NLog uses this clever trick to optmize calls to DateTime.Now. I'm pretty sure log4net uses
a similiar trick with the %date formatter.



----- Original Message ----
From: Ron Grabowski (JIRA) <jira@apache.org>
To: log4net-dev@logging.apache.org
Sent: Wednesday, February 4, 2009 5:39:59 PM
Subject: [jira] Commented: (LOG4NET-195) Log4Net Performance comparison with other logging
utility


    [ https://issues.apache.org/jira/browse/LOG4NET-195?page=com.atlassian.jira.plugin.system.issuetabpanels:comment-tabpanel&focusedCommentId=12670533#action_12670533
] 

Ron Grabowski commented on LOG4NET-195:
---------------------------------------

Wow, that's some interesting code. Let me see if I can summarize what you did:

You used this pattern string for log4net: "%-5p %d %5rms %-22.22c{1} %-18.18M - %m%n". You
used this pattern for nspring: "{date} {time} [{ln:uc}] {category} {msg}\n". It looks like
the log4net pattern string is doing quite a lot more in terms of formatting don't you think?

You used a new StringBuilder to build the log4net message each time in the tight loop but
you used just one string StringBuilder in the nspring example. Would you agree that its quite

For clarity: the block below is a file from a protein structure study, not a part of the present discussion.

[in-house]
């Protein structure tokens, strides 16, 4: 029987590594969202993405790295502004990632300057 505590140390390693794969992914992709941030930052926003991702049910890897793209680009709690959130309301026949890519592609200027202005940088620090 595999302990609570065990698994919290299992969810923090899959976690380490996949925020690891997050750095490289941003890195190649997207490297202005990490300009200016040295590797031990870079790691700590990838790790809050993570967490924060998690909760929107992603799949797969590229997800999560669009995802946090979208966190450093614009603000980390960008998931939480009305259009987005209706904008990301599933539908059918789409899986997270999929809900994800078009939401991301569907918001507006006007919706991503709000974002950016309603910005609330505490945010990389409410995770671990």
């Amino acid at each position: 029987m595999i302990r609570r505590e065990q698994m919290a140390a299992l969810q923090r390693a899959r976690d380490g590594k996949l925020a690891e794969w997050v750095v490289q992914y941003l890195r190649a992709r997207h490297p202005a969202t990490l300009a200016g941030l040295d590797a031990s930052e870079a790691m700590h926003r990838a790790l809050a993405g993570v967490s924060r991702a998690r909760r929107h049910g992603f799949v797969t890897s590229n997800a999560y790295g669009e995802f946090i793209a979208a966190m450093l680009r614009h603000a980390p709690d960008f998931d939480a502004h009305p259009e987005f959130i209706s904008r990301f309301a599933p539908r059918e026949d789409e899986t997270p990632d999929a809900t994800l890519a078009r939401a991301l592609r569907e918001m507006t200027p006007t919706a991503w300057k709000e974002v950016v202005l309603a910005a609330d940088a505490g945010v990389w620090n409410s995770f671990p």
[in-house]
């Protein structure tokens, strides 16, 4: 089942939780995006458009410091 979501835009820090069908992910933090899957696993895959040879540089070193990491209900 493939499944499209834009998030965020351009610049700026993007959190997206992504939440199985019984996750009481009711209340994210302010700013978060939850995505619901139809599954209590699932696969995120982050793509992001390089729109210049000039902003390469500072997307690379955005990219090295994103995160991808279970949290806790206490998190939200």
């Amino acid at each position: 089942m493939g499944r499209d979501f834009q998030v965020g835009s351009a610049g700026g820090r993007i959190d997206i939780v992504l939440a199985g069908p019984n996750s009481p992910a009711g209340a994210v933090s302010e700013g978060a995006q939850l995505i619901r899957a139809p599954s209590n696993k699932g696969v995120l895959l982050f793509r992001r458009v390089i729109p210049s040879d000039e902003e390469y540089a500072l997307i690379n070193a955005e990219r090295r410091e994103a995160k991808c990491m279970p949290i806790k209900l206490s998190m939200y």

a bit more expense to make a new StringBuilder each time within a loop rather than building
the StringBuilder just once?

It appears that nspring uses background threads to write message to the file. Log4net does
the writing on the same thread by default. I suspect the large time differences you're seeing
is due to the fact that nspring is returning after it has started the log process...not after
all the log entries have actually been written to the file.

You're trying to compare two unrelated things.



> Log4Net Performance comparison with other logging utility
> ---------------------------------------------------------
>
>                 Key: LOG4NET-195
>                 URL: https://issues.apache.org/jira/browse/LOG4NET-195
>             Project: Log4net
>          Issue Type: Test
>    Affects Versions: 1.2.10
>         Environment: .Net Framework 2.0, VS 2005, Windows XP
>            Reporter: Ashish Khandelwal
>            Priority: Critical
>         Attachments: Log4Net_Vs_nSpring.zip
>
>
> I developed one utility to compare the performance between Log4Net and nSpring(another
logging utility). The result I saw is surprise to me - Log4Net took more time than nSpring.
It is surprise because "Log4net claims to be fast and flexible: speed first, flexibility second."
> Log4Net says: (http://logging.apache.org/log4net/release/manual/internals.html)
> One of the often-cited arguments against logging is its computational cost. This is a
legitimate concern as even moderately sized applications can generate thousands of log requests.
Much effort was spent measuring and tweaking logging performance. Log4net claims to be fast
and flexible: speed first, flexibility second.
> Although test is saying Log4Net takes more time, I am still not convinced with the result
achieved, considering the fact; Log4Net is widely accepted by the industry and known for its
speed, reliability and flexibility.
> I would like to know why Log4Net is taking more time, we might be missing any setting
or other which can boost the performance. Can you please help to know the reason?